Response of Quercus velutina growth and water use efficiency to climate variability and nitrogen fertilization in a temperate deciduous forest in the northeastern USA
Nitrogen (N) deposition and changing climate patterns in the northeastern USA can influence forest productivity through effects on plant nutrient relations and water use. This study evaluates the combined effects of N fertilization, climate and rising atmospheric CO2 on tree growth and ecophysiology in a temperate deciduous forest. Tree ring widths and stable carbon (δ13C) and oxygen (δ18O) isotopes were used to assess tree growth (basal area increment, BAI) and intrinsic water use efficiency (iWUE) of Quercus velutina Lamb., the dominant tree species in a 20+ year N fertilization experiment at Harvard Forest (MA, USA). We found that fertilized trees exhibited a pronounced and sustained growth enhancement relative to control trees, with the low- and high-N treatments responding similarly. All treatments exhibited improved iWUE over the study period (1984–2011). Intrinsic water use efficiency trends in the control trees were primarily driven by changes in stomatal conductance, while a stimulation in photosynthesis, supported by an increase in foliar %N, contributed to enhancing iWUE in fertilized trees. All treatments were predominantly influenced by growing season vapor pressure deficit (VPD), with BAI responding most strongly to early season VPD and iWUE responding most strongly to late season VPD. Nitrogen fertilization increased Q. velutina sensitivity to July temperature and precipitation. Combined, these results suggest that ambient N deposition in N-limited northeastern US forests has enhanced tree growth over the past 30 years, while rising ambient CO2 has improved iWUE, with N fertilization and CO2 having synergistic effects on iWUE.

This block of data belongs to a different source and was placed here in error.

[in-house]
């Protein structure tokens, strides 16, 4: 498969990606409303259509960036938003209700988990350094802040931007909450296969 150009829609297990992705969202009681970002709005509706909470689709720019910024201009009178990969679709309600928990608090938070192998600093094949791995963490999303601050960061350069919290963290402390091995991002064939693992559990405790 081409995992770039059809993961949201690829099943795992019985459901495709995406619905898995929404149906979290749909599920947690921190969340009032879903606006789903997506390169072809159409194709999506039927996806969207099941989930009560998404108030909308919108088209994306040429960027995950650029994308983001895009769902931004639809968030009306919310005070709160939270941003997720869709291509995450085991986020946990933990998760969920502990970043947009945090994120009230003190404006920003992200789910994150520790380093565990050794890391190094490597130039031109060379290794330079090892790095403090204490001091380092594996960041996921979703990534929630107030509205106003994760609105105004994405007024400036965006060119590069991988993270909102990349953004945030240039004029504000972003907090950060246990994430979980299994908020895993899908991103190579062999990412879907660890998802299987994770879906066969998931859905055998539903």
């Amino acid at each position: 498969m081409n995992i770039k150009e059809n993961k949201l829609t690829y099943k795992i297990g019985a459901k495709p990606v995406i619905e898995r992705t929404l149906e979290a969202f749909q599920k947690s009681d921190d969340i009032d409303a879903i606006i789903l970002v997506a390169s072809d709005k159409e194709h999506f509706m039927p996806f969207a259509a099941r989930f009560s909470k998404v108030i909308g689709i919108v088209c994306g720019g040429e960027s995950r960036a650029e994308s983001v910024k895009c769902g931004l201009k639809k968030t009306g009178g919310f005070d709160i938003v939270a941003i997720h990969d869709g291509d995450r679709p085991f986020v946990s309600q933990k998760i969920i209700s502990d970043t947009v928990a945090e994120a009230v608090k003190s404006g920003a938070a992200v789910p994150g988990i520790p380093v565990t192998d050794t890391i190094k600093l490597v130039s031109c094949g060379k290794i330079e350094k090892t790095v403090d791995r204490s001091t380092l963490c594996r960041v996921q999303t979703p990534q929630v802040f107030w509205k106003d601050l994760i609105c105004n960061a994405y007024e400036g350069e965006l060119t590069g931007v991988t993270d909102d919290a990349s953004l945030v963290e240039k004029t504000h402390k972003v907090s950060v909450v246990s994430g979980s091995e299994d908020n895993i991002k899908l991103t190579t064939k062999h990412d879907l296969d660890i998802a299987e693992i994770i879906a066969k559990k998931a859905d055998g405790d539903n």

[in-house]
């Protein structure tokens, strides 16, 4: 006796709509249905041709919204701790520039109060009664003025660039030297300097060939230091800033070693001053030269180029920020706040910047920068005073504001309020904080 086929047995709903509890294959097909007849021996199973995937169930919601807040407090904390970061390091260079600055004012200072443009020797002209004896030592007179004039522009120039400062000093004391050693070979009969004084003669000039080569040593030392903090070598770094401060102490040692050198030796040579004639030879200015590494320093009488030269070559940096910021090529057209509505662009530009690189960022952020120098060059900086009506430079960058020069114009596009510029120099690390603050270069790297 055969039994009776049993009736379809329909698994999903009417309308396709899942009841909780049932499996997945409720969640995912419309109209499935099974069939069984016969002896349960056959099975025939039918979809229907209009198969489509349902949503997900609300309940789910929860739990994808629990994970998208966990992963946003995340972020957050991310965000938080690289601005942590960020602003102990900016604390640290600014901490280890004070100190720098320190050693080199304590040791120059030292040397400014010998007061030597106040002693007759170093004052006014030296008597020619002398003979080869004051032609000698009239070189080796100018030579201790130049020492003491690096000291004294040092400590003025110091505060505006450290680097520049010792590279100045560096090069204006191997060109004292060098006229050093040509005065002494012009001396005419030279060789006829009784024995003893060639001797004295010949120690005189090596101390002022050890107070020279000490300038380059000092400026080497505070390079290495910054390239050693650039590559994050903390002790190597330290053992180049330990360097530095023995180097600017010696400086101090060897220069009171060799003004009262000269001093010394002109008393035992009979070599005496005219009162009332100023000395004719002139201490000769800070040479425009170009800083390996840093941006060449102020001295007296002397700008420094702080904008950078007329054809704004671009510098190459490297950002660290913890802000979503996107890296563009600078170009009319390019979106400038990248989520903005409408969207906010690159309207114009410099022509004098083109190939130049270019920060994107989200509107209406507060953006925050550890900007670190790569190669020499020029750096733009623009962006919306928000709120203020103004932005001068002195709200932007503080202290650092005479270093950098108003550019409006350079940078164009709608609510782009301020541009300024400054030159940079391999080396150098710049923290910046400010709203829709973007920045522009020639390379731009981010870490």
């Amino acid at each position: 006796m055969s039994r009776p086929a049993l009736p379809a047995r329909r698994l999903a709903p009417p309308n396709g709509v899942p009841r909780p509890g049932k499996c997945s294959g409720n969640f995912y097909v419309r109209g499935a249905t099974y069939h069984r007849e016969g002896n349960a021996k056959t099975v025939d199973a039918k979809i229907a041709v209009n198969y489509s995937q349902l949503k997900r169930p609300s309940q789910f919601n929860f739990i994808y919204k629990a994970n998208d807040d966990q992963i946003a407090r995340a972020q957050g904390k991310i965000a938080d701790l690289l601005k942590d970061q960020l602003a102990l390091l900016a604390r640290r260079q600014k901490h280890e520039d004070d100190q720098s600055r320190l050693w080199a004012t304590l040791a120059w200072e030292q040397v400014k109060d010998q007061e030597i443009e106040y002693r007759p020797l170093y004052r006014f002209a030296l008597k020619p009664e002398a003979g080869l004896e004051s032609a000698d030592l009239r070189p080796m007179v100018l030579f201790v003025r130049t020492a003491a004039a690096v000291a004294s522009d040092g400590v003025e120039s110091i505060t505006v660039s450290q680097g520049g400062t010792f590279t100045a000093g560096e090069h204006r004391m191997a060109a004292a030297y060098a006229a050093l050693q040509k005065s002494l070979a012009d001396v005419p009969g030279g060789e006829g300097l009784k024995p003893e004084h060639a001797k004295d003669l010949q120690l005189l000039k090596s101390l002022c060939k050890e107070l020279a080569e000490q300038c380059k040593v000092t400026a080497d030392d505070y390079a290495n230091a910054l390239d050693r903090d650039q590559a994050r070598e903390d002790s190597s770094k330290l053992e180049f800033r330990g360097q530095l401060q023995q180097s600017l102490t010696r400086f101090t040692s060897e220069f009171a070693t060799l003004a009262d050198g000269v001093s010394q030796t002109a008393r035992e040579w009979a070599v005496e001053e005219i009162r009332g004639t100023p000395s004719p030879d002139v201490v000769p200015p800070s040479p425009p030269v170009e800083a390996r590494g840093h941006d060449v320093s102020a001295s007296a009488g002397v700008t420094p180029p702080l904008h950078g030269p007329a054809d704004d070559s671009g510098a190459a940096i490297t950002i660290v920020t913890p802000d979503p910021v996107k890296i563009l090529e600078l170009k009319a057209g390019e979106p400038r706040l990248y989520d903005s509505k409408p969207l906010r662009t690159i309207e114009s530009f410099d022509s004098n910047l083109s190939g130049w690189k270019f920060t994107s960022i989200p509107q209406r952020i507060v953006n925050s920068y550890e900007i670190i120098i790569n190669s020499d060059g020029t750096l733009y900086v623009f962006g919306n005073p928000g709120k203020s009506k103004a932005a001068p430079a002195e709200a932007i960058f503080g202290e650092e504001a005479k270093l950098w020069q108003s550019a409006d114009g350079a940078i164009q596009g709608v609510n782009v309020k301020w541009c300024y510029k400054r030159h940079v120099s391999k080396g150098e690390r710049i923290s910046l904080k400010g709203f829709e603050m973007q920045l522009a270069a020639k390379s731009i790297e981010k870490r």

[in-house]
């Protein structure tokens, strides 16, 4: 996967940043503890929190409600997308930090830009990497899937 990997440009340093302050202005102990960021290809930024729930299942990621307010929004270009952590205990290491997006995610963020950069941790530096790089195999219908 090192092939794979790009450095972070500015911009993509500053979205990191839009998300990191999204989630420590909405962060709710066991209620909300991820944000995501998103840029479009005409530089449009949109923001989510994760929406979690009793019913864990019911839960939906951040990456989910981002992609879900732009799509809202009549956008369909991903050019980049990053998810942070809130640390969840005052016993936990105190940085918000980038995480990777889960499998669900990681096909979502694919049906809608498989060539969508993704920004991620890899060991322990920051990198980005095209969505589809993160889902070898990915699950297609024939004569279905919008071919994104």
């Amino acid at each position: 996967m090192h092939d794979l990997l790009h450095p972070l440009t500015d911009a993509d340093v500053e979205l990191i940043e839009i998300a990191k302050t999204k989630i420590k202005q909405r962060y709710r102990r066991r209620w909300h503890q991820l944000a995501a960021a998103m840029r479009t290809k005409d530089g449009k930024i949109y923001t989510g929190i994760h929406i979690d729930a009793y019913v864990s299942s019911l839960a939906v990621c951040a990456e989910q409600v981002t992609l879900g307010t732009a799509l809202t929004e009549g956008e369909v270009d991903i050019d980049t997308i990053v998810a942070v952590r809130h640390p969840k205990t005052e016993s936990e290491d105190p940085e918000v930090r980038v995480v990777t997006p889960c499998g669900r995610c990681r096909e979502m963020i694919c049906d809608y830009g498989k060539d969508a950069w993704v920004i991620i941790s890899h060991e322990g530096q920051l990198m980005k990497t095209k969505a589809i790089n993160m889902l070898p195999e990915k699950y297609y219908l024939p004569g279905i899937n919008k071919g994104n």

Oxford University Press
Digital Object Identifier (DOI)
Jennings K, Guerrieri R, Vadeboncoeur MA, Asbjornsen H. 2016. Response of Quercus velutina growth and water use efficiency to climate variability and nitrogen fertilization in a temperate deciduous forest in the northeastern U.S. Tree Physiology, 36: 428-443. doi:10.1093/treephys/tpw003
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